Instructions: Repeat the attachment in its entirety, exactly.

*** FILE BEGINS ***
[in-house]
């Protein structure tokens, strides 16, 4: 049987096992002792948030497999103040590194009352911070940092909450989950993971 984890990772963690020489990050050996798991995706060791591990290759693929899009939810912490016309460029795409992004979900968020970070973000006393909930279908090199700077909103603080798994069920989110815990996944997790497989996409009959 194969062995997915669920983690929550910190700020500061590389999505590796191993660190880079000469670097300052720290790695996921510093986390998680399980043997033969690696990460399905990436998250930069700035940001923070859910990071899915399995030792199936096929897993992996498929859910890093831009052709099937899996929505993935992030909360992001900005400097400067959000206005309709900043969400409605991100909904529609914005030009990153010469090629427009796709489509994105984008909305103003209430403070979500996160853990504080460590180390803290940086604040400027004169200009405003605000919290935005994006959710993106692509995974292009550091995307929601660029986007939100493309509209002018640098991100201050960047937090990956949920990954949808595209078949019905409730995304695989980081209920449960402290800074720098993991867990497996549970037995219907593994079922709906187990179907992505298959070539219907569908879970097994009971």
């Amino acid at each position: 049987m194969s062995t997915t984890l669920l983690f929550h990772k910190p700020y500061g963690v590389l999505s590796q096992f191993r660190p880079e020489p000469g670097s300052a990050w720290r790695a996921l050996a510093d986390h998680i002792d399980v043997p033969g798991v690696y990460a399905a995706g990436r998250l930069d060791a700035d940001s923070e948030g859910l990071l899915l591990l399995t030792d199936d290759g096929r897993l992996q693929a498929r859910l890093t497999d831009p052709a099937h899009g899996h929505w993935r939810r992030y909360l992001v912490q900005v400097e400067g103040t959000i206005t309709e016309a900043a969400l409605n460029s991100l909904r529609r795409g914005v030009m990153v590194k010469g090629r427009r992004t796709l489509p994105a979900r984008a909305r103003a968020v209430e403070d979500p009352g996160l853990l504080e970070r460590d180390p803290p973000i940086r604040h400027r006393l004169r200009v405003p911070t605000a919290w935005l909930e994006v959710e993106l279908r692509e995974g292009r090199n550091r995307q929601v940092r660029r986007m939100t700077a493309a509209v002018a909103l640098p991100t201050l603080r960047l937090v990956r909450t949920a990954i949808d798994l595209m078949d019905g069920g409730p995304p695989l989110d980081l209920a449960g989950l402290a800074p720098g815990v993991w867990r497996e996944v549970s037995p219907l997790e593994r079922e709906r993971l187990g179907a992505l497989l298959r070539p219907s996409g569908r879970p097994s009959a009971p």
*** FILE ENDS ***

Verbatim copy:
[in-house]
């Protein structure tokens, strides 16, 4: 049987096992002792948030497999103040590194009352911070940092909450989950993971 984890990772963690020489990050050996798991995706060791591990290759693929899009939810912490016309460029795409992004979900968020970070973000006393909930279908090199700077909103603080798994069920989110815990996944997790497989996409009959 194969062995997915669920983690929550910190700020500061590389999505590796191993660190880079000469670097300052720290790695996921510093986390998680399980043997033969690696990460399905990436998250930069700035940001923070859910990071899915399995030792199936096929897993992996498929859910890093831009052709099937899996929505993935992030909360992001900005400097400067959000206005309709900043969400409605991100909904529609914005030009990153010469090629427009796709489509994105984008909305103003209430403070979500996160853990504080460590180390803290940086604040400027004169200009405003605000919290935005994006959710993106692509995974292009550091995307929601660029986007939100493309509209002018640098991100201050960047937090990956949920990954949808595209078949019905409730995304695989980081209920449960402290800074720098993991867990497996549970037995219907593994079922709906187990179907992505298959070539219907569908879970097994009971």
């Amino acid at each position: 049987m194969s062995t997915t984890l669920l983690f929550h990772k910190p700020y500061g963690v590389l999505s590796q096992f191993r660190p880079e020489p000469g670097s300052a990050w720290r790695a996921l050996a510093d986390h998680i002792d399980v043997p033969g798991v690696y990460a399905a995706g990436r998250l930069d060791a700035d940001s923070e948030g859910l990071l899915l591990l399995t030792d199936d290759g096929r897993l992996q693929a498929r859910l890093t497999d831009p052709a099937h899009g899996h929505w993935r939810r992030y909360l992001v912490q900005v400097e400067g103040t959000i206005t309709e016309a900043a969400l409605n460029s991100l909904r529609r795409g914005v030009m990153v590194k010469g090629r427009r992004t796709l489509p994105a979900r984008a909305r103003a968020v209430e403070d979500p009352g996160l853990l504080e970070r460590d180390p803290p973000i940086r604040h400027r006393l004169r200009v405003p911070t605000a919290w935005l909930e994006v959710e993106l279908r692509e995974g292009r090199n550091r995307q929601v940092r660029r986007m939100t700077a493309a509209v002018a909103l640098p991100t201050l603080r960047l937090v990956r909450t949920a990954i949808d798994l595209m078949d019905g069920g409730p995304p695989l989110d980081l209920a449960g989950l402290a800074p720098g815990v993991w867990r497996e996944v549970s037995p219907l997790e593994r079922e709906r993971l187990g179907a992505l497989l298959r070539p219907s996409g569908r879970p097994s009959a009971p």